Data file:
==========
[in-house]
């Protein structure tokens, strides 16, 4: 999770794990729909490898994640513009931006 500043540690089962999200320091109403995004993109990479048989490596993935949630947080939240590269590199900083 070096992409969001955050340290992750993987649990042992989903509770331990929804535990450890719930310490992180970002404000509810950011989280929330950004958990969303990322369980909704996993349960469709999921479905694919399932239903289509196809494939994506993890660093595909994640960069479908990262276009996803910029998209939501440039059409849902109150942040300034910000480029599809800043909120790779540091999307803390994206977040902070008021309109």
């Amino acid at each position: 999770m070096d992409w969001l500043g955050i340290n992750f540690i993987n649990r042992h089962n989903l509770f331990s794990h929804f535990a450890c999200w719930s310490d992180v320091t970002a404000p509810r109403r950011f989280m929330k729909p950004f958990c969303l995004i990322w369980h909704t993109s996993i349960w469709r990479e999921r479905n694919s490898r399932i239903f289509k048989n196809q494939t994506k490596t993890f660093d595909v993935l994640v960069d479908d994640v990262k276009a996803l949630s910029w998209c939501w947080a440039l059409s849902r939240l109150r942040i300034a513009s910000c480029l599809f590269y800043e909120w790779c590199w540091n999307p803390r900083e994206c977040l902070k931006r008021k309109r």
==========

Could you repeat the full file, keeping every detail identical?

[in-house]
């Protein structure tokens, strides 16, 4: 999770794990729909490898994640513009931006 500043540690089962999200320091109403995004993109990479048989490596993935949630947080939240590269590199900083 070096992409969001955050340290992750993987649990042992989903509770331990929804535990450890719930310490992180970002404000509810950011989280929330950004958990969303990322369980909704996993349960469709999921479905694919399932239903289509196809494939994506993890660093595909994640960069479908990262276009996803910029998209939501440039059409849902109150942040300034910000480029599809800043909120790779540091999307803390994206977040902070008021309109």
């Amino acid at each position: 999770m070096d992409w969001l500043g955050i340290n992750f540690i993987n649990r042992h089962n989903l509770f331990s794990h929804f535990a450890c999200w719930s310490d992180v320091t970002a404000p509810r109403r950011f989280m929330k729909p950004f958990c969303l995004i990322w369980h909704t993109s996993i349960w469709r990479e999921r479905n694919s490898r399932i239903f289509k048989n196809q494939t994506k490596t993890f660093d595909v993935l994640v960069d479908d994640v990262k276009a996803l949630s910029w998209c939501w947080a440039l059409s849902r939240l109150r942040i300034a513009s910000c480029l599809f590269y800043e909120w790779c590199w540091n999307p803390r900083e994206c977040l902070k931006r008021k309109r």